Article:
Webb began to use this form of treatment at her clinic. However, she knew that many of the children she saw with rickets lived in the dark and overcrowded tenement slums of Dublin. Although she could treat them occasionally in the clinics, these children needed more exposure to sunlight, plus better food than what they may have been getting at home.

In 1924, Webb started a major fundraising effort and, with the help of her friend, Letitia Overend, built a specialised home in Stillorgan which had two wards, each with south-facing verandas. The home, named the Children's Sunshine Home, was opened on St Patrick's day 1925. Here she could provide medical care within a residential setting where children with rickets could be treated with 'sunshine', supplemented with UV lamps to help them to fully recover before returning to their own homes.

In 2006 the Sunshine home was merged with the LauraLynn, Ireland's Children's Hospice.  [20]

Other preventative medicine

Dr Webb continued to do further pioneering work in preventative medicine with children to try to reduce infant mortality.  [8] For instance, she became famous for prescribing a teaspoonful of Guinness for infants recovering from gastroenteritis (once they were over the worst of the illness)!  [2]

Controversy over comments about 'illegitimate' children in care

From the actions that Dr Ella Webb performed throughout her career, she was, in no doubt, a women who cared for children, devoting her whole life to this activity. However, she lived and worshipped in a country that was deeply religious and had strong views on so called 'illegitimate' children.  [21]  Webb's views back in 1924 on the way society looked at these children, and the care provided to them by institutes such as Magdalen Laundries or Asylums has been causing some debate recently. See the following for more information:

Move to Earlscliffe

Following the death of their parents in 1924, Ella's younger sister, Florence, assumed the responsibility of renting out Earlscliffe. Nevertheless, in March 1927, the house found its way back into the loving embrace of the Ovenden family as Ella, along with her husband George, son David Allardice, and daughter Mary Ovenden Webb, decided to make it their new summer home.  [22]

David A. Webb

David Allardice

David was 15 when the family moved into Earlscliffe; an impressionable age for a young man! We wonder if it was the wonderful plant life in and around Earlscliffe that encouraged David to study Botany?

He graduated at Trinity College Dublin in 1935 in Natural Sciences (like his mother) and later gained a PhD at Trinity College, Cambridge. He later returned to Dublin to become assistant to the Professor of Plant Biology at Trinity College, Dublin, a post he was later awarded in 1949.  [23]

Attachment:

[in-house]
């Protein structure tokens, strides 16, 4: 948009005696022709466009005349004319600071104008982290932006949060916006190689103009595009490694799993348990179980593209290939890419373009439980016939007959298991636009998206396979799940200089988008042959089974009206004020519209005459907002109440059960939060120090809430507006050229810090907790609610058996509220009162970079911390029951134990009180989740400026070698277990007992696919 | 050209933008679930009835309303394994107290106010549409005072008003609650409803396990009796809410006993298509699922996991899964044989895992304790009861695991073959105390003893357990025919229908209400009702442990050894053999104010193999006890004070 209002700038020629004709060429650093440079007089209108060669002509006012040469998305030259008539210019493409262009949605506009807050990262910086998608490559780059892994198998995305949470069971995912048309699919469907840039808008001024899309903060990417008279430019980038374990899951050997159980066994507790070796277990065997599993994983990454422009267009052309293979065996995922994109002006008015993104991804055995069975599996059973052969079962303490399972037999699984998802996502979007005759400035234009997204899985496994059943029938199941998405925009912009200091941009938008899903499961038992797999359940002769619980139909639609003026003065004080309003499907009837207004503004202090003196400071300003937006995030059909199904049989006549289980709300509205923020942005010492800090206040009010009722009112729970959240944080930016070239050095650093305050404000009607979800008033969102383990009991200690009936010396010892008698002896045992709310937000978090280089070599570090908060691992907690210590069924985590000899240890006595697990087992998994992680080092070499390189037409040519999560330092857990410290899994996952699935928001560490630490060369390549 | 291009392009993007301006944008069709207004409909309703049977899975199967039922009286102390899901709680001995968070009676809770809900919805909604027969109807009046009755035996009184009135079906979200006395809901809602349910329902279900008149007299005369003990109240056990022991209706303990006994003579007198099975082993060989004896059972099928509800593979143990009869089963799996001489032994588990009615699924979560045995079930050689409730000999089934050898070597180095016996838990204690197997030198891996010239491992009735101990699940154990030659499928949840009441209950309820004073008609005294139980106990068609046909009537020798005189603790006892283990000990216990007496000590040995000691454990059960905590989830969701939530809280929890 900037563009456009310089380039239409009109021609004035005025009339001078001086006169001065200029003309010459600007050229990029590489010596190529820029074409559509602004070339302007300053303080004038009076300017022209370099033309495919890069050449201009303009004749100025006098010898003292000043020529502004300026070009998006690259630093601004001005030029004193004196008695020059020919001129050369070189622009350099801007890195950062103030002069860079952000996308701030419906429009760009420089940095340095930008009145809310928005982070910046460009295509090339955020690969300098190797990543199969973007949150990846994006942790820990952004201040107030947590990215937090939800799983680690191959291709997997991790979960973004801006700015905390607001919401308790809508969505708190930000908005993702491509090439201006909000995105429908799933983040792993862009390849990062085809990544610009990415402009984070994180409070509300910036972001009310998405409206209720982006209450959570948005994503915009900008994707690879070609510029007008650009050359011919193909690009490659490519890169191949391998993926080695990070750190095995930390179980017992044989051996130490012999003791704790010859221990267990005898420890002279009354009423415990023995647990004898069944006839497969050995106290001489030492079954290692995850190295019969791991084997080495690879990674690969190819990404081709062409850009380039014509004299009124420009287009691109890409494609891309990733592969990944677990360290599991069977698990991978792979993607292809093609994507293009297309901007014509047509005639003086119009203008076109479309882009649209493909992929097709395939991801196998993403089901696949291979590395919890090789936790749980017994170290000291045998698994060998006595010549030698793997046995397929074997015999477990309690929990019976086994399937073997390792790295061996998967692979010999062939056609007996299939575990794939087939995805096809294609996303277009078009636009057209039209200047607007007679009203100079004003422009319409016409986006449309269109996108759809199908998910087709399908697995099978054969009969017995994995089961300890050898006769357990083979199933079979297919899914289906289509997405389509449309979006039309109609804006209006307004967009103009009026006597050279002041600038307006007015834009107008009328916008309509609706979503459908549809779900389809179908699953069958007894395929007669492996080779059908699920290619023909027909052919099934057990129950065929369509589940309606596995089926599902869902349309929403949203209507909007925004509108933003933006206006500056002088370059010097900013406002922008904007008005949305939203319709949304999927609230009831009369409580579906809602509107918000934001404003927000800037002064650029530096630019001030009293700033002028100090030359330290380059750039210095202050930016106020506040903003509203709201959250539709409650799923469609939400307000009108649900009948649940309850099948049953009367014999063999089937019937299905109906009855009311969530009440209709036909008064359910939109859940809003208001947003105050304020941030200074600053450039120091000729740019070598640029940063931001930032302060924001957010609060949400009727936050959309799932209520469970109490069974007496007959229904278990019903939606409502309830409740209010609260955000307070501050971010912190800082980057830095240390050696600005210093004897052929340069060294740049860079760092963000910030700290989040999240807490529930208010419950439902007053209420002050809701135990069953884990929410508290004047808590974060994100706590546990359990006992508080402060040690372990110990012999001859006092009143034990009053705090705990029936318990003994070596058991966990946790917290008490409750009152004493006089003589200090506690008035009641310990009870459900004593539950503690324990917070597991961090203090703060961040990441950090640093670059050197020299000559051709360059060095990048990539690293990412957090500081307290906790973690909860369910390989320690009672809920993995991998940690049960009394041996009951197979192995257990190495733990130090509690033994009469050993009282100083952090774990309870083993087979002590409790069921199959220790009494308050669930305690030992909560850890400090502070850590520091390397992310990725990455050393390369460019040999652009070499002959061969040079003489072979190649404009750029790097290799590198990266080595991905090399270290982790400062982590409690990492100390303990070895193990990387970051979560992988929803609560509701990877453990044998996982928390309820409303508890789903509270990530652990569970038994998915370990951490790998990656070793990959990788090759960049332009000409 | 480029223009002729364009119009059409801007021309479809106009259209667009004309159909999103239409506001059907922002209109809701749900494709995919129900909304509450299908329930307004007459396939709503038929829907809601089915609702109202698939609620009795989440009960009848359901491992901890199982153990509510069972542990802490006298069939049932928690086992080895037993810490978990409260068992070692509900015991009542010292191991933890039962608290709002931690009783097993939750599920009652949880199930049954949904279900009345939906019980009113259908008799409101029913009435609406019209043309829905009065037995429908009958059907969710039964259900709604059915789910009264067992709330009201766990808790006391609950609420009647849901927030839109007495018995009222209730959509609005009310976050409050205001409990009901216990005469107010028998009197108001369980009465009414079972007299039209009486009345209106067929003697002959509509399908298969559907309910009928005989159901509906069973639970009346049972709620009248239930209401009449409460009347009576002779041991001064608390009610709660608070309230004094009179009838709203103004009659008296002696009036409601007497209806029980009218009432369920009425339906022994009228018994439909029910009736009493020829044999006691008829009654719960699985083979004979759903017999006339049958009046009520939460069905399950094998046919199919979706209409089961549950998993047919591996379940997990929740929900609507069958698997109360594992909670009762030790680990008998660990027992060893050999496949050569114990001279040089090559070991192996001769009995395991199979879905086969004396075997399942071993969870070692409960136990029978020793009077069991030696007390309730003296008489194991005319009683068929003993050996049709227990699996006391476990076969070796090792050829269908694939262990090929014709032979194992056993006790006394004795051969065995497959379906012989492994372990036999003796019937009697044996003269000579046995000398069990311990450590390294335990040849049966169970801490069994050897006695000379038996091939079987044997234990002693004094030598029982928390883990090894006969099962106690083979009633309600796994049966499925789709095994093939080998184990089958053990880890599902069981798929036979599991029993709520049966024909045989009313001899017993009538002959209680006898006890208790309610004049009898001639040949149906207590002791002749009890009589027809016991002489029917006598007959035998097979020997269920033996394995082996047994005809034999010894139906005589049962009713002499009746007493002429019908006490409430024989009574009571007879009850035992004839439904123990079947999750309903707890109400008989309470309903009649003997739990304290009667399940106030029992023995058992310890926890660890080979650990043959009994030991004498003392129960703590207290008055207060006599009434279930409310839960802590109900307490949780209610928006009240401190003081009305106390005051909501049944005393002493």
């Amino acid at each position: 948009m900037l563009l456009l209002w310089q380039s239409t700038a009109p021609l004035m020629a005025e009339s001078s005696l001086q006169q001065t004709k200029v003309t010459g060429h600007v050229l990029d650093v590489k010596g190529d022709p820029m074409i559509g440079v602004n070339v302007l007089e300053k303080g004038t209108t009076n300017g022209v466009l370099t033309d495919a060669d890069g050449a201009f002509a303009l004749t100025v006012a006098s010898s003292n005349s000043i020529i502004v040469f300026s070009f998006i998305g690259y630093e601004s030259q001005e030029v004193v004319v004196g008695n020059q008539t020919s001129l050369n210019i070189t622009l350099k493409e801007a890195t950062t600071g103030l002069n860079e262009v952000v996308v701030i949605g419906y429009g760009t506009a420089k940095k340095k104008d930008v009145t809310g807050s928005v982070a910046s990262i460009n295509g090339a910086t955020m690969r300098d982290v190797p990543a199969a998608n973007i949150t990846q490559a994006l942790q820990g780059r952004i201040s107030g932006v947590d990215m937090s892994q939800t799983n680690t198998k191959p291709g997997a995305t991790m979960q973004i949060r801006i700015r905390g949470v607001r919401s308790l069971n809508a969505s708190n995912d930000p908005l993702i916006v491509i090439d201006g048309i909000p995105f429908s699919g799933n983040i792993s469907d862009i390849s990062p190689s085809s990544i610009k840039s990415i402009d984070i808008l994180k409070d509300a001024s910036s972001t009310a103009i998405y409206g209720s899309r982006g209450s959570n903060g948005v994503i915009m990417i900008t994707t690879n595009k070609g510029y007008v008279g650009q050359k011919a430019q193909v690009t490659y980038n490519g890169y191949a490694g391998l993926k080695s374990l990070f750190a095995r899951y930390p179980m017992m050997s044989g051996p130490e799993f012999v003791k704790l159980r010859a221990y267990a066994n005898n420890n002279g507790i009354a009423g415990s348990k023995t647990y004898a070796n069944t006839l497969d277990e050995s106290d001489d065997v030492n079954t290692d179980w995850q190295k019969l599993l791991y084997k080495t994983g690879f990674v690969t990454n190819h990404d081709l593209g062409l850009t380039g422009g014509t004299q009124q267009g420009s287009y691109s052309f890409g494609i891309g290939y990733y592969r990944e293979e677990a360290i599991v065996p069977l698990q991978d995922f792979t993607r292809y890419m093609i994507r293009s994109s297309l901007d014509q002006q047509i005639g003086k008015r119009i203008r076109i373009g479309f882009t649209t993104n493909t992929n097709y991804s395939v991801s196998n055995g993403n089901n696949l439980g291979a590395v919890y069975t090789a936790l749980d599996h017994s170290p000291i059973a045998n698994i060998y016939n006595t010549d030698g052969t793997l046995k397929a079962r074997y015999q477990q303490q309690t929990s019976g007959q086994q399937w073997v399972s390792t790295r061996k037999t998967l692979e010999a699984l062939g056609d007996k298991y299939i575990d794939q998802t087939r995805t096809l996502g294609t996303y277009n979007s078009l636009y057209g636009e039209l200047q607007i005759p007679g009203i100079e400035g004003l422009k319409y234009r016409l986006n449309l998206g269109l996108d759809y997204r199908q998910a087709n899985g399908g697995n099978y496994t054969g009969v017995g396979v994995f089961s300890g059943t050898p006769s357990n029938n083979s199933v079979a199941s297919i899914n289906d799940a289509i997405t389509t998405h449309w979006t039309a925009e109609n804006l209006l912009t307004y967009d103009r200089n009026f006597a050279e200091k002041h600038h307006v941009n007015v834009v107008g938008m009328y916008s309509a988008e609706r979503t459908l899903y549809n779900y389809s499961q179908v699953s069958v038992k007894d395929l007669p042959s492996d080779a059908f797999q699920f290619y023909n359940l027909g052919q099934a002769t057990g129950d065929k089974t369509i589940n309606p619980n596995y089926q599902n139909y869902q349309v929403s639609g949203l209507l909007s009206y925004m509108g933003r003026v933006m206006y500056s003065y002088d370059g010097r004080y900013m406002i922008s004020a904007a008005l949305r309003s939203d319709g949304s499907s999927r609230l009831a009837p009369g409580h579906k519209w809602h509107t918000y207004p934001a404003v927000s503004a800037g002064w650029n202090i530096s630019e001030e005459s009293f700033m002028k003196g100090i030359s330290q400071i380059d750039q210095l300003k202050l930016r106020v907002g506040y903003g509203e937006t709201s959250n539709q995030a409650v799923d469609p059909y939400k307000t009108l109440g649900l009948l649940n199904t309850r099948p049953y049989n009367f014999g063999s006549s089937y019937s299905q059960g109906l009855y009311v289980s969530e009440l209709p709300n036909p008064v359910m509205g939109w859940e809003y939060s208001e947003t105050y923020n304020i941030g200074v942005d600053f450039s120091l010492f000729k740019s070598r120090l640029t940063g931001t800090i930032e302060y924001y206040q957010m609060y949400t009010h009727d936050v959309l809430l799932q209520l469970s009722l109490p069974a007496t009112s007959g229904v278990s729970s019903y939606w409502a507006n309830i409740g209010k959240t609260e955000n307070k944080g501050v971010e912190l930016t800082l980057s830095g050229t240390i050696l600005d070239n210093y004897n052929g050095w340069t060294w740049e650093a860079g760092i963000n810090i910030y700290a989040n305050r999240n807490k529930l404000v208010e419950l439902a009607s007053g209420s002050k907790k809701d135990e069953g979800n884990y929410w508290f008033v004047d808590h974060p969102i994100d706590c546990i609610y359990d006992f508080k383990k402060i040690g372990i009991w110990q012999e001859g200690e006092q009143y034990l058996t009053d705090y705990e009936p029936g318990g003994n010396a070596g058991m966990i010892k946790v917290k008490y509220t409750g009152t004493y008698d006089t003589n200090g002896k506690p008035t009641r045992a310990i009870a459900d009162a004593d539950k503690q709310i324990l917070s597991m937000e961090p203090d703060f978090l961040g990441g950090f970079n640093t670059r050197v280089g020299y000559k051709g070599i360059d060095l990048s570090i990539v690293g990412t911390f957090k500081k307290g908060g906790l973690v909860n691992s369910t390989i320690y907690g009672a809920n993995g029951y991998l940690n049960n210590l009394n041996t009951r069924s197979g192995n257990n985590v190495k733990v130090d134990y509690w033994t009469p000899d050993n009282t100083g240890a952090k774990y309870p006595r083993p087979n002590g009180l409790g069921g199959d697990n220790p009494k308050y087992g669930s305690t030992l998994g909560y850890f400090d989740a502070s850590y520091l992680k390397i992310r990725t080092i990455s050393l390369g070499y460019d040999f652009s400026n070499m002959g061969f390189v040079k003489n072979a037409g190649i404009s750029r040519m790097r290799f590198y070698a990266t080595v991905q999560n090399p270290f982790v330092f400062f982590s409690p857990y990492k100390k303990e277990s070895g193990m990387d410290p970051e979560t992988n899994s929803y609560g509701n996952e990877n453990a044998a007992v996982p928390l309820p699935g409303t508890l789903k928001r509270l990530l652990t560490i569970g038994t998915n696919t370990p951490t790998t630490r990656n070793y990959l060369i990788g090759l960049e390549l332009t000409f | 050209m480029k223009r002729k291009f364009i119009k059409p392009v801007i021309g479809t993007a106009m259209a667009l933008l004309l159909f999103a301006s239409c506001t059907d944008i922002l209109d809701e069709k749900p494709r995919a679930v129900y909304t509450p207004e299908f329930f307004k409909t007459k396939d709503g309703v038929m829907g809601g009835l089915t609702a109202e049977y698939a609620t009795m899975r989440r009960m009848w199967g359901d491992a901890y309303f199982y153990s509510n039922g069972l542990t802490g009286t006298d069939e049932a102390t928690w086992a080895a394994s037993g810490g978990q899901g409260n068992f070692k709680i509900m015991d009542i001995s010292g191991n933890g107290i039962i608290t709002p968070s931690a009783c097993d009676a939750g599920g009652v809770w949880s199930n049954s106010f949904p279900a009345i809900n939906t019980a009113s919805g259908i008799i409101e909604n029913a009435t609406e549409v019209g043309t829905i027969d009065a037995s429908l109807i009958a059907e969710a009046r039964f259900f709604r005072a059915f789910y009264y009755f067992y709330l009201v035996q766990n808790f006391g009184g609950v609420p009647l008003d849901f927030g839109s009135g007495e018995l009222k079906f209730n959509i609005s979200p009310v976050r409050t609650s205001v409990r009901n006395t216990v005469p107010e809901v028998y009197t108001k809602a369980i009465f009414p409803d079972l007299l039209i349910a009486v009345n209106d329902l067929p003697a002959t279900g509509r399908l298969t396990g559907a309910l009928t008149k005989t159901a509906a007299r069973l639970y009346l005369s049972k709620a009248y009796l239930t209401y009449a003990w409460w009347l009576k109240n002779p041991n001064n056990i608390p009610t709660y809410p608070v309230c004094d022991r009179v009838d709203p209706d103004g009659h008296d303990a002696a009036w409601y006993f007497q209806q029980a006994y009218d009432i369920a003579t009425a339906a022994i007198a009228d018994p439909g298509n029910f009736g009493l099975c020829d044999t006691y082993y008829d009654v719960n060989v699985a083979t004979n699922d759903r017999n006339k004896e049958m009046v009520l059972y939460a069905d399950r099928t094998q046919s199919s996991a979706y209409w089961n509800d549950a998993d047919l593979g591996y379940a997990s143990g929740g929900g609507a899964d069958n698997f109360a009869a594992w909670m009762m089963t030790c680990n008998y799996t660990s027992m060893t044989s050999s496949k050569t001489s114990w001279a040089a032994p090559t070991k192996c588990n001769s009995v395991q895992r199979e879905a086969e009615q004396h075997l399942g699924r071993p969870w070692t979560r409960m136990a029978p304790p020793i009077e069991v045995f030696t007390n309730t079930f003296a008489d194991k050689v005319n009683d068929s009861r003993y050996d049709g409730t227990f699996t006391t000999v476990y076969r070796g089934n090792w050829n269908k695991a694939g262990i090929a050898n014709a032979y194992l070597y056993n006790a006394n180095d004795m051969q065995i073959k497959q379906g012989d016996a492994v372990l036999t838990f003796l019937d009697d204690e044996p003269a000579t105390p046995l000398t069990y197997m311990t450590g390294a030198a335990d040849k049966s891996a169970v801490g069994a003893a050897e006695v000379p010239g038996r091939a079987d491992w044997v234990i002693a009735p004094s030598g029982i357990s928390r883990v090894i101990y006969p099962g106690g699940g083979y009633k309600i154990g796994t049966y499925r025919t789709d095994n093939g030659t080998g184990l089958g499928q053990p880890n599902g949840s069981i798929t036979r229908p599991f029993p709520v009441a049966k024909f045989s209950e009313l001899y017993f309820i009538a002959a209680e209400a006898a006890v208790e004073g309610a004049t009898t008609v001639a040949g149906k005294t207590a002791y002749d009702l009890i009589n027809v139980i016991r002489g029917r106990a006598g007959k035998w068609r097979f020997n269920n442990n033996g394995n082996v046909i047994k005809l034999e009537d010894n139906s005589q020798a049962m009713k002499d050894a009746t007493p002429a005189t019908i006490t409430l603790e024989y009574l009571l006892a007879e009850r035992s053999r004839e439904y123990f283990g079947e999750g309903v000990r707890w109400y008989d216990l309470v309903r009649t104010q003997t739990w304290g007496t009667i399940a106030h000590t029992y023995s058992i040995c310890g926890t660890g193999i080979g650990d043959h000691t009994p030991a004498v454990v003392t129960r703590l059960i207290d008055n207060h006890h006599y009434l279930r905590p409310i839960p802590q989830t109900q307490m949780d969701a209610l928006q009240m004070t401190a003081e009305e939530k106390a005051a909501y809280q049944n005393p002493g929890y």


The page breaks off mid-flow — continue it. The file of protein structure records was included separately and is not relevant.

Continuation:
David became widely respected for his classification of plants when he wrote the book "An Irish Flora"; a standard textbook that was revised many times and still remains an authority on the flora of Ireland today.  [24]

David lived to 82 years of age and died in September 1994. [25]

Death of George Webb

Back in 1929, however, Ella Webb's husband, George, passed away at Earlscliffe  [26] and was buried in St. Fintan's Cemetery in Sutton, Co. Dublin.  [27]

The loss of George was undoubtedly a difficult chapter for Ella and her loved ones, leaving behind cherished memories and a void that could never be filled. And, although Dr Webb got immense pleasure from the gardens at Earlscliffe,  [28]  she eventually moved out to Rathgar, Dublin  [29] and Earlscliffe was sold to a colleague and close friend of hers, the Vice Chairman of the British Red Cross Society and the Order of St John of Jerusalem, Sir John Lumsden.  [29]

Death of Ella Webb

Dr Webb continued her medical work at St Ultan's and in the Sunshine Home, plus her volunteer work at St John Ambulance right up until she died on August 24,1946 at the age of 69. She is buried with her husband, George, in St. Fintan's Cemetery in Sutton, Co. Dublin, Section: L Grave No: 17.   [30]  [31]

Further information

The following is a link to a timeline following Dr Ella Webb's Easter Rising Diary plus .

• Dr. Ella Webb's 1916 Easter Rising Diary •
• Dr. Ella Webb and the Magdalen Asylums •
• Articles in books • 

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List of Earlscliffe Residents

1844 to 1864 - Cornelius Egan
1864 to 1878 - Bunbury McClintock
1878 to 1896 - The Knox family
1896 to 1901 - John Randal Plunkett
1901 to 1922 - John Pentland Mahaffy
1922 to 1924 - CT Ovenden
1924 to 1927 - Robert Rooney
1927 to 1930 - Dr Ella Webb
1930 to 1945 - Sir John Lumsden
1945 to 1949 - William Martin Murphy
1949 to 1950 - Lily Margaret Graham Gough
1950 to 1952 - Stanley-Clarke
1952 to 1961 - Woods
1961 to 1969 - Knowles
1969 to today - Robinson & Foley family 

Disclaimer. Parts of the data found in these history pages are derived from sources currently available on the internet. In researching the previous owners of Earlscliffe, certain assumptions have been made as to the validity and accuracy of this internet data. If you believe that some of this data is inaccurate or should not be published on this website, please contact .


This page was last updated on 17-Jan-2024 .